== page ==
“We are concerned about a total or a partial ban on media,” Sediqullah Khaliq, the director of Hewad TV and radio in Kandahar — the birthplace of Taliban — told AFP.

“There is fear that we may go back to a media blackout or having a state-controlled press.”

While in power, the Taliban raged against traditional forms of mass communication and entertainment, banning television, movies and allowing only Islamist programming or propaganda to be broadcast on the only radio station, Voice of Sharia.

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Anyone caught watching TV faced punishmentand risked having their television set smashed and then displayed from a lamppost.

Almost all electronic products were outlawed as un-Islamic. For a while, trees in Kabul fluttered with the magnetic ribbon tape from destroyed cassettes.
Photographs of living things were illegal, and ownership of a video player could lead to a public lashing.

Afghanistan is the world’s deadliest place for journalists, who face many risks covering the conflict and who have sometimes been targeted for doing their job.

Afghans, Press Freedom
Consumers and journalists alike worry a potential peace deal between the Taliban and the US could sound the death knell for a golden age of press freedom. VOA

Nine journalists, including AFP Kabul’s chief photographer Shah Marai, were killed in an Islamic State attack in April 2018.

Media watchdog group Reporters Without Borders (RSF) reported that 2018 was the deadliest year on record for journalists in Afghanistan, with at least 15 media workers killed while working.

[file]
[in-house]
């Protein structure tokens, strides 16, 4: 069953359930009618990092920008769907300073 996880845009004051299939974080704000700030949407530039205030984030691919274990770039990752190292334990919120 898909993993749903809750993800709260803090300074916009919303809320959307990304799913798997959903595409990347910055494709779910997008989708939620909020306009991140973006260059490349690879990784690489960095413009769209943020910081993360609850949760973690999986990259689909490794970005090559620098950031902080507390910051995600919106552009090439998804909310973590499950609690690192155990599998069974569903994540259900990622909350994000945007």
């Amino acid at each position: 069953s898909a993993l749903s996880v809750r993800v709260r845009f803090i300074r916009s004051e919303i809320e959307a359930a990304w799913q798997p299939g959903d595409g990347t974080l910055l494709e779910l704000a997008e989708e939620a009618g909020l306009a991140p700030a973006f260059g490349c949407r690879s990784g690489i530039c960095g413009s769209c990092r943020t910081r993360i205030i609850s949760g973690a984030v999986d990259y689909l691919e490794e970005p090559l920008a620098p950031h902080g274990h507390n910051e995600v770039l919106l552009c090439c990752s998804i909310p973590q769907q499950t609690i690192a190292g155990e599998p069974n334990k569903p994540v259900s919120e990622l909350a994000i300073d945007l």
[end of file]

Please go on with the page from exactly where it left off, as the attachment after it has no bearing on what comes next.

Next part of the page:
Despite the risks, hundreds of media organizations have blossomed since 2001, and today there are more than 100 television channels, 284 radio stations and just over 400 newspapers and magazines, according to a government report.

With one of the world’s lowest literacy rates, television and radio play a huge role in Afghan culture, and Afghans have grown accustomed to outlets holding their politicians to account.

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Warlords, politicians, Taliban sympathisers and government officials are openly challenged in televised debates, radio programmes and on social media.

“We now play live music, women call in and share their problems on the radio. But even if the Taliban allow radios, I don’t think they would like our programs,” said Mera Hamdam, a presenter at Zama private radio in Kandahar. “There is huge concern that we will lose all our achievements,” he said.

Taliban spokesman Zabihullah Mujahid said if they return to power, the insurgents would follow an Islamic interpretation of freedom of expression.

“We won’t allow propaganda, insults and humiliation to people in society and religious values. We will allow those who work for the betterment of the society,” he told AFP.

Afghans, Press Freedom
FILE – An Afghan shopkeeper, right, listens to Islamic State radio at his shop in Jalalabad. VOA

A sixth round of talks between the US and the Taliban wrapped up last week in Doha, with apparently little progress being made on several key issues.

The two foes have for months been trying to hammer out a deal that could see foreign forces leave Afghanistan in return for a ceasefire, talks between Kabul and the Taliban, and a guarantee the country will not be used as a safe haven for terror groups.

But observers worry that in a rush to quit Afghanistan after nearly 18 gruelling years of war, America might not push for safeguards of protections many Afghans now take for granted, including media freedoms and improved rights for women and other marginalised people.

“Freedom of expression as a protective value should be incorporated into any document resulting from peace talks,” NAI, a leading media support agency, said in a statement.

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Rahimi, the university student, said he worried about Afghanistan going back to “the dark era”. (VOA)